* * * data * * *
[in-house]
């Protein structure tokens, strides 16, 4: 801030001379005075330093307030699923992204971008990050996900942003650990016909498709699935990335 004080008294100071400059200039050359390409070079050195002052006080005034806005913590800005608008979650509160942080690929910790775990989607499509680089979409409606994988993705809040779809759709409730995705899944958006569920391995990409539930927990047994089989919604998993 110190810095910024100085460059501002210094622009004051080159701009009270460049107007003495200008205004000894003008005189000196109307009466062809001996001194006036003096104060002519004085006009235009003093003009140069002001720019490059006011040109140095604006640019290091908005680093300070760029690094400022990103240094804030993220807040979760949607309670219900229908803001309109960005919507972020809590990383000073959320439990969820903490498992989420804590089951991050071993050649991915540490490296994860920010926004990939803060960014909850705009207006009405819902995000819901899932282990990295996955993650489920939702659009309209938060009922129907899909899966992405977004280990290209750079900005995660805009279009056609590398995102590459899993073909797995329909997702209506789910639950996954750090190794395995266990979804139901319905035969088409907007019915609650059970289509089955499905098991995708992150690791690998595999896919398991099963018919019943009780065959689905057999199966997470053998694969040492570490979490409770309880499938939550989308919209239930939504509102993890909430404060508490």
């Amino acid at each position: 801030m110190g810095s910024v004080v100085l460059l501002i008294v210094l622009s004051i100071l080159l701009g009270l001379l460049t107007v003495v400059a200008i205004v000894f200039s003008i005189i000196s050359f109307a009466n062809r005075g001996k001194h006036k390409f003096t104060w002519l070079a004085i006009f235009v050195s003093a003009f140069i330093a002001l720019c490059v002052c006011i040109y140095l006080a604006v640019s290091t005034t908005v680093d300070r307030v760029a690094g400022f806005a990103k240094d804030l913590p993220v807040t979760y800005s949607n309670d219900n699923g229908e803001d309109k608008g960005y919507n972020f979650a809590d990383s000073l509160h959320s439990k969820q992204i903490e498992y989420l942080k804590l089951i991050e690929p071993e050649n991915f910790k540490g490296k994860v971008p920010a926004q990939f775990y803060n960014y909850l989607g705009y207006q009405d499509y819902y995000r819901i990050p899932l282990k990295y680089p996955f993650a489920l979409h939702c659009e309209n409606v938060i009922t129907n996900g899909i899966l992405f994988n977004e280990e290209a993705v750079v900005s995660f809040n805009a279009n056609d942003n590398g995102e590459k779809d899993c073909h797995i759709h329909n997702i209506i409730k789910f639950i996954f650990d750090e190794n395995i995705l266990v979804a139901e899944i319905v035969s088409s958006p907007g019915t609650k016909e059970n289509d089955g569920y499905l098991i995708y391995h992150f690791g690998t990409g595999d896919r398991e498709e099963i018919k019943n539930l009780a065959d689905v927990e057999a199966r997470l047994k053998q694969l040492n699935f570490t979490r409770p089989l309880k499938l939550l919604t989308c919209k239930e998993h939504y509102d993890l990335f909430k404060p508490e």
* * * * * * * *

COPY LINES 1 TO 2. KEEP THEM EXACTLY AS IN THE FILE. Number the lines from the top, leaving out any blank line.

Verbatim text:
[in-house]
């Protein structure tokens, strides 16, 4: 801030001379005075330093307030699923992204971008990050996900942003650990016909498709699935990335 004080008294100071400059200039050359390409070079050195002052006080005034806005913590800005608008979650509160942080690929910790775990989607499509680089979409409606994988993705809040779809759709409730995705899944958006569920391995990409539930927990047994089989919604998993 110190810095910024100085460059501002210094622009004051080159701009009270460049107007003495200008205004000894003008005189000196109307009466062809001996001194006036003096104060002519004085006009235009003093003009140069002001720019490059006011040109140095604006640019290091908005680093300070760029690094400022990103240094804030993220807040979760949607309670219900229908803001309109960005919507972020809590990383000073959320439990969820903490498992989420804590089951991050071993050649991915540490490296994860920010926004990939803060960014909850705009207006009405819902995000819901899932282990990295996955993650489920939702659009309209938060009922129907899909899966992405977004280990290209750079900005995660805009279009056609590398995102590459899993073909797995329909997702209506789910639950996954750090190794395995266990979804139901319905035969088409907007019915609650059970289509089955499905098991995708992150690791690998595999896919398991099963018919019943009780065959689905057999199966997470053998694969040492570490979490409770309880499938939550989308919209239930939504509102993890909430404060508490």